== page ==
• Including sex as a determining factor to establish pay would have resulted in pay discrimination and violation of employment law. 
  • The employer won the case because the salary range was set without reference to or taking into consideration sex. 

What is reverse discrimination?

Reverse discrimination is the unfair treatment of employees in a majority group based on race, gender, and so on. It can often arise from legislation intended to address discrimination against minorities and marginalized groups, such as women and LGBTQIA+ people. Examples of reverse discrimination include: 

  • Hiring or promoting female employees over more qualified males based on gender alone, or giving women more favorable treatment at work due to gender. 
  • Discriminating against a white employee in favor of a racial minority.
  • Making recruitment or promotion decisions in favor of minority groups, despite the experience or seniority of majority job applicants, such as white males.

In October, 2021, a jury in the US District Court for the Western District of North Carolina awarded a white male former employee $10 million in a reverse discrimination lawsuit against Novant Health.  That was later reduced on appeal due to a federal law that limits damages in Title VII workplace discrimination cases at $300,000. However, the employer was still required to pay $4 million in damages, lost pay and interest, in what was described as one of the largest employment law judgments in the state’s history. 

Equal Pay Laws

The primary federal employment laws which affect equal pay include:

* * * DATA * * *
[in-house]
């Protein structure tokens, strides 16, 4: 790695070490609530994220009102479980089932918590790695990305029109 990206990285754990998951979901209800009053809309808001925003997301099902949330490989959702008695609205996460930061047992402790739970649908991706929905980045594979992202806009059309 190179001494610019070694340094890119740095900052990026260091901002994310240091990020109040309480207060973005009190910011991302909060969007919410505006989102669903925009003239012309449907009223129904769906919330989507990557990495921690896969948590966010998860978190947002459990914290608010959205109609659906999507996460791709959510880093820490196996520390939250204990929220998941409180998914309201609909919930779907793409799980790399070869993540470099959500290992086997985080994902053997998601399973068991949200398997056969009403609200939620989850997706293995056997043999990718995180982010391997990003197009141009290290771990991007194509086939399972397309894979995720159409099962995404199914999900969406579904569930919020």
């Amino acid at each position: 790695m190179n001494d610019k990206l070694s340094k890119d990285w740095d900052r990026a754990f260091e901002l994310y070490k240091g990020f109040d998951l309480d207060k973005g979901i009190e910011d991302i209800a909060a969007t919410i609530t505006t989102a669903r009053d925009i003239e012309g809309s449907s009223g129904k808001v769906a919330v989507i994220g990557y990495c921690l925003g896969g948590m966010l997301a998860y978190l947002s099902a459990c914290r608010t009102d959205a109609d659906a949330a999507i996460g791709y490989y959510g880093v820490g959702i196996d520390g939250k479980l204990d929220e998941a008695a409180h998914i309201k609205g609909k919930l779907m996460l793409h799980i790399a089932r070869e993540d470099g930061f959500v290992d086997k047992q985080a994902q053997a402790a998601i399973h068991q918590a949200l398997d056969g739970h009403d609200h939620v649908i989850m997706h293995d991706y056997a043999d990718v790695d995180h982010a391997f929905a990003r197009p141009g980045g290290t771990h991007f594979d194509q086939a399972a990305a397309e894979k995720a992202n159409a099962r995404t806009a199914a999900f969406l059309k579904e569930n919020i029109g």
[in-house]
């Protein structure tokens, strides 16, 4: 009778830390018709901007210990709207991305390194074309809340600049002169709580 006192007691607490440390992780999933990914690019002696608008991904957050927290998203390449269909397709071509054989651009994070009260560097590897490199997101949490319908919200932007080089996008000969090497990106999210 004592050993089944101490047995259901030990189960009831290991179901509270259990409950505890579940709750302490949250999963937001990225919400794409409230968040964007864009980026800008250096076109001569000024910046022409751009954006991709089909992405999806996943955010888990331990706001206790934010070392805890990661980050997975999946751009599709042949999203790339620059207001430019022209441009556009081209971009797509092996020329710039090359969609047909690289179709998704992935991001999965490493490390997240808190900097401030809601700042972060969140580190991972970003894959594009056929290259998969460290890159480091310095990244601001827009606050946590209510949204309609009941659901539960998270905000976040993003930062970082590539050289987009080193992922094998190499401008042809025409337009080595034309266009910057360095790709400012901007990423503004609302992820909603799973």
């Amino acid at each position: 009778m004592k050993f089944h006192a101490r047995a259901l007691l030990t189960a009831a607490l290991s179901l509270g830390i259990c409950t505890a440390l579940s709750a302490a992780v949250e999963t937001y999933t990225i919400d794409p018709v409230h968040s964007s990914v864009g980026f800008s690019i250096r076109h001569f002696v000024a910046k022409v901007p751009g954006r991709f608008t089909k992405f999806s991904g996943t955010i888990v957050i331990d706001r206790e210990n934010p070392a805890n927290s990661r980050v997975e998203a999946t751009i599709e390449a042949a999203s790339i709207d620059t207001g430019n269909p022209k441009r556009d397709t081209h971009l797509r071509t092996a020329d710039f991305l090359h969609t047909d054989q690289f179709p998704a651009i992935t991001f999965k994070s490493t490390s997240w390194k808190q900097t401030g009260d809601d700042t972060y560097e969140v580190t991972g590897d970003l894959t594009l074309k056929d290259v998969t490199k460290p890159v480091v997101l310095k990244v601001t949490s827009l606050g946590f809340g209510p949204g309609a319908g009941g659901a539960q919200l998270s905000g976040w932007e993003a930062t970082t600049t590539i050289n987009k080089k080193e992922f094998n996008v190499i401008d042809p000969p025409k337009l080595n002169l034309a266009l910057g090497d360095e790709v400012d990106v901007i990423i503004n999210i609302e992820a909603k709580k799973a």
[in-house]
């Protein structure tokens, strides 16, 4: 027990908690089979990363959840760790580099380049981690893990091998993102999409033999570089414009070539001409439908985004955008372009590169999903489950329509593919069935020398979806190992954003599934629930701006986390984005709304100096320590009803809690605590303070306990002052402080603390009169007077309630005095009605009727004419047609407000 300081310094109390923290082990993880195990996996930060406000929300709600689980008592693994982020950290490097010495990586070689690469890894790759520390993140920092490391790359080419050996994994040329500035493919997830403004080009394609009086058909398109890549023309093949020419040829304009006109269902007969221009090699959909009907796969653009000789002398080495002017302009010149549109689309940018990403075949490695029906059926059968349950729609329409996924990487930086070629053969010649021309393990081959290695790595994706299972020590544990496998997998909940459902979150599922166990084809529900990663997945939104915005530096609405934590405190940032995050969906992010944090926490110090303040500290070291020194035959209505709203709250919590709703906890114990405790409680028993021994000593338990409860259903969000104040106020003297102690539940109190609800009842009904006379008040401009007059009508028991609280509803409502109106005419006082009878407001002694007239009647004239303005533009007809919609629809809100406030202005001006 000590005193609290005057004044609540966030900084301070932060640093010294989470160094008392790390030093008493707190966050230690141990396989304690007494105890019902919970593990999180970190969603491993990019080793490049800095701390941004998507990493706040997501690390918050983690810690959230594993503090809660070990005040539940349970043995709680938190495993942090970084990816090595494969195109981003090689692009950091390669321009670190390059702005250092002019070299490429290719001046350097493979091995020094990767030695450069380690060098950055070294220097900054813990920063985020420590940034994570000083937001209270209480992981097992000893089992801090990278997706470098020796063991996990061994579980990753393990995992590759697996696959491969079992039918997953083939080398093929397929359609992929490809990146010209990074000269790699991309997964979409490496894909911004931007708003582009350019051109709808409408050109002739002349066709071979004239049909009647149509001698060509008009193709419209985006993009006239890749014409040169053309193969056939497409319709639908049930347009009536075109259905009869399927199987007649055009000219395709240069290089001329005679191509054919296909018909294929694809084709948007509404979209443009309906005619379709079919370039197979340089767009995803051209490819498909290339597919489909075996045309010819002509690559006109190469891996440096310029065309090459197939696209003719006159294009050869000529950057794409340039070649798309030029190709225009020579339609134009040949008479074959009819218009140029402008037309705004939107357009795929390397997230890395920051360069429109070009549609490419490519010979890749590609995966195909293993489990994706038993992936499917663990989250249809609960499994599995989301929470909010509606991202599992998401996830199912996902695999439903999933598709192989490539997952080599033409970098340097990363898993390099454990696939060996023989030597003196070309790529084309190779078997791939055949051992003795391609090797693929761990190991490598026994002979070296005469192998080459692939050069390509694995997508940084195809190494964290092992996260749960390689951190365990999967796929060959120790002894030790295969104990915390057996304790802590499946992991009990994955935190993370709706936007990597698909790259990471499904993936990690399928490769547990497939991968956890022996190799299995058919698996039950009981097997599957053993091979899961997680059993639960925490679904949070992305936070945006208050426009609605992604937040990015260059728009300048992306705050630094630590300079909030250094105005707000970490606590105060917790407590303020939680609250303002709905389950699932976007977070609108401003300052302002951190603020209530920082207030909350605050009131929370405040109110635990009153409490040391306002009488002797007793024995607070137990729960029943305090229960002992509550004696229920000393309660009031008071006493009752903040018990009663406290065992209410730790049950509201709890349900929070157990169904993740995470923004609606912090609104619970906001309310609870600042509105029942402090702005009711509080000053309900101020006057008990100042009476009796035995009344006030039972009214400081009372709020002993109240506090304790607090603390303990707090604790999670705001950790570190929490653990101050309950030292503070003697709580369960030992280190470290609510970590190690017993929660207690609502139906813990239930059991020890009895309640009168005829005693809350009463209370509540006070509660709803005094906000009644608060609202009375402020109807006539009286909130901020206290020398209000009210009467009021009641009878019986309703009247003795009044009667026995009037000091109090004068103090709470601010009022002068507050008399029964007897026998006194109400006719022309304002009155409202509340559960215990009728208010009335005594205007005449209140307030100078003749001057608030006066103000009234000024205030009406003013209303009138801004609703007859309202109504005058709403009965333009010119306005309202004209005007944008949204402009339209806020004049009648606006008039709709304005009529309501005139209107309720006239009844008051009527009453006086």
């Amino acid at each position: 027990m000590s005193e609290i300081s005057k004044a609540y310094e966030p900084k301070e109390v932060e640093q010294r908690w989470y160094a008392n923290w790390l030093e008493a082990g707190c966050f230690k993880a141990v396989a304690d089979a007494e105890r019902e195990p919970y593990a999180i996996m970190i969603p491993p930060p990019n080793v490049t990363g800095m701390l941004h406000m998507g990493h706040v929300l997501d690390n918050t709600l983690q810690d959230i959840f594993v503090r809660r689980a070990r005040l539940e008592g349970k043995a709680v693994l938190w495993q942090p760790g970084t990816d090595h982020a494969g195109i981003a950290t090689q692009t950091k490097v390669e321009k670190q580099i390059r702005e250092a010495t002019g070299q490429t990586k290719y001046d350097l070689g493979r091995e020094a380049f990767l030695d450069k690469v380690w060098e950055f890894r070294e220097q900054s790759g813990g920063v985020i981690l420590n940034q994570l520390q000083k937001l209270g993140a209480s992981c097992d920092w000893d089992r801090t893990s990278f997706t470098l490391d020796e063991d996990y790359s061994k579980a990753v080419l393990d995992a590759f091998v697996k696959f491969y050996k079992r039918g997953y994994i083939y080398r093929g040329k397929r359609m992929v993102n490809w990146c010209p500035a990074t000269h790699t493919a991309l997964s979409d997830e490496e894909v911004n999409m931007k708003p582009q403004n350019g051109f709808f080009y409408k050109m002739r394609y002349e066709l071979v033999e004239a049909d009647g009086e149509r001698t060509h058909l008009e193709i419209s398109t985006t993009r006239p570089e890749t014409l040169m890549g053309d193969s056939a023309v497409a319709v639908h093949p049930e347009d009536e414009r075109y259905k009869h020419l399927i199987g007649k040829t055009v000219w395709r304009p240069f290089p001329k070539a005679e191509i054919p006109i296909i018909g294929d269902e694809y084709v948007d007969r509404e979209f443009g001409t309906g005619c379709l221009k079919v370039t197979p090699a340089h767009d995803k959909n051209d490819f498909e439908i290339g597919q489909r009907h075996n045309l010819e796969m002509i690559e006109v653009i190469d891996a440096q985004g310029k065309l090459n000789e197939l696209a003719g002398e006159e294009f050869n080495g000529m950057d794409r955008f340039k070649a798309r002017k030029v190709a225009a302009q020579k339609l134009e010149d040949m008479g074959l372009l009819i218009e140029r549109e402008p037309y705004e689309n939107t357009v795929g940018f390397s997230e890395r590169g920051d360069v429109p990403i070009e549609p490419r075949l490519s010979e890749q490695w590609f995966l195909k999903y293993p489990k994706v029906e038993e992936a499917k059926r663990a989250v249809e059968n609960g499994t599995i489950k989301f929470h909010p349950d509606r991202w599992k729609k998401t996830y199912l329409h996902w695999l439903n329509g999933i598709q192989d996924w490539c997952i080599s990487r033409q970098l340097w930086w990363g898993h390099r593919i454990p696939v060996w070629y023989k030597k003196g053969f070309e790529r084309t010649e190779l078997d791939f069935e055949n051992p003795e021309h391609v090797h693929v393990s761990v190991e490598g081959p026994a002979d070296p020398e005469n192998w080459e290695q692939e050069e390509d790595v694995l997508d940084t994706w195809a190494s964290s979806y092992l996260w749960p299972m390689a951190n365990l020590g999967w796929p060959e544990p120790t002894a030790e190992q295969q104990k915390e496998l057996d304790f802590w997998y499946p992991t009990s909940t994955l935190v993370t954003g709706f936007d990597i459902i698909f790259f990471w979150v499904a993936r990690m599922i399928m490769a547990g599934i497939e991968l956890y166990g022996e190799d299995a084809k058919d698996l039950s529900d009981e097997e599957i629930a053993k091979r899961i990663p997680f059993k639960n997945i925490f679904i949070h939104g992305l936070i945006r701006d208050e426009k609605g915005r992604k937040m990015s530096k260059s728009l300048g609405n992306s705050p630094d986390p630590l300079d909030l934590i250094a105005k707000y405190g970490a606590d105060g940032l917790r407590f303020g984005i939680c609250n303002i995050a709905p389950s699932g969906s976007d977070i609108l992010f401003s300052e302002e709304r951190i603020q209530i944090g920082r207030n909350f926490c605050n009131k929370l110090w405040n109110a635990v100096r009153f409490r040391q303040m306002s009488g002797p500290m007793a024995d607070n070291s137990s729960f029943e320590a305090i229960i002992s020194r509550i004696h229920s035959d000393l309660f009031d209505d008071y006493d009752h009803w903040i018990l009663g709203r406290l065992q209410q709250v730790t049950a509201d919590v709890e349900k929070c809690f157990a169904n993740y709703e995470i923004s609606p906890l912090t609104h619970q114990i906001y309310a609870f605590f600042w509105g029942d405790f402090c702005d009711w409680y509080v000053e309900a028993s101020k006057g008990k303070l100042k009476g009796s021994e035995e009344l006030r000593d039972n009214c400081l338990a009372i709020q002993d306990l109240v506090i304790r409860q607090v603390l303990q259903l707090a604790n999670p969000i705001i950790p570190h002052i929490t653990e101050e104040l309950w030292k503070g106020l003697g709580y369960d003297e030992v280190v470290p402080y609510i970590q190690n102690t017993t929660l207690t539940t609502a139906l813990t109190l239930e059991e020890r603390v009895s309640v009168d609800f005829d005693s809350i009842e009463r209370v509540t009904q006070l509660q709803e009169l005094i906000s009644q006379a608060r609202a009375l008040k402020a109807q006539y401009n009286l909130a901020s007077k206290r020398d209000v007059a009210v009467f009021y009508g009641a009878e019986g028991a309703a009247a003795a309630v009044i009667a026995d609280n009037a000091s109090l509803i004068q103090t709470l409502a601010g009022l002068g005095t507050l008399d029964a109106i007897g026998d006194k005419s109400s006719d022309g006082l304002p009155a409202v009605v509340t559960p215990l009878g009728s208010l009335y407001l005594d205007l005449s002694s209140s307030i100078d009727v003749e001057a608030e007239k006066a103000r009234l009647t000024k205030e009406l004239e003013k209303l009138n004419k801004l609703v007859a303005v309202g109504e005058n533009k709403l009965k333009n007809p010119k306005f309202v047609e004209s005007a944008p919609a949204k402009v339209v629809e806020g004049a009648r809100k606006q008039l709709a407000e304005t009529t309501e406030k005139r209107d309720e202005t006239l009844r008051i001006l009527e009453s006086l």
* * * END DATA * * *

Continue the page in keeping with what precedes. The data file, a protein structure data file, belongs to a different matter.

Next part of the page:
Choosing the right pay equity software provider enables your company to comply with federal and state pay equity legislation and equal pay law. 

Partner with a pay equity software provider you can trust

Korty v. Indiana reinforces the need to justify pay differentials or any apparent compensation disparity to ensure workplace fairness and avoid violating equal pay law. 

Employers can achieve this by implementing a policy of pay equity, which includes the following:

Set fair, explainable, and equitable salary ranges: An explainable salary range is one that employers can demonstrate ensures workplace fairness. It also means that in the event of an inquiry, employers can clearly show how the salary range was identified. It is estimated that one in four US workers is now covered by a law that requires organizations to post salary ranges in job listings.

Adopt a policy of internal equity: Internal equity refers to the practice of ensuring fair and equal compensation is paid to employees in the same position in a specific field of work when each has the same skill set and duration of employment. In the above, IUH referred to “internal equity” to review the pay of current employees in determining where to fit their new hire. Their internal equity policy permits pay differences between individuals in the same job based on relevant work experience, performance, or seniority”. IUH also adopted a policy of avoiding new hire rates that are higher than incumbent pay, while acknowledging that “exceptions may occur”.

Avoid discrimination: Ensure your Pay equity software does not violate EEOC Title VII guidance. That  guidance makes it clear that employers cannot delegate responsibility for pay discrimination or AI bias to their software vendor, nor rely on their vendor’s assurance that its software is Title VII compliant. If pay equity software violates workplace laws, you, as an employer, may be held liable. 

Partner with a pay equity software that doesn’t discriminate. Speak to one of our experts.

Download: Pay Equity Definitive Guide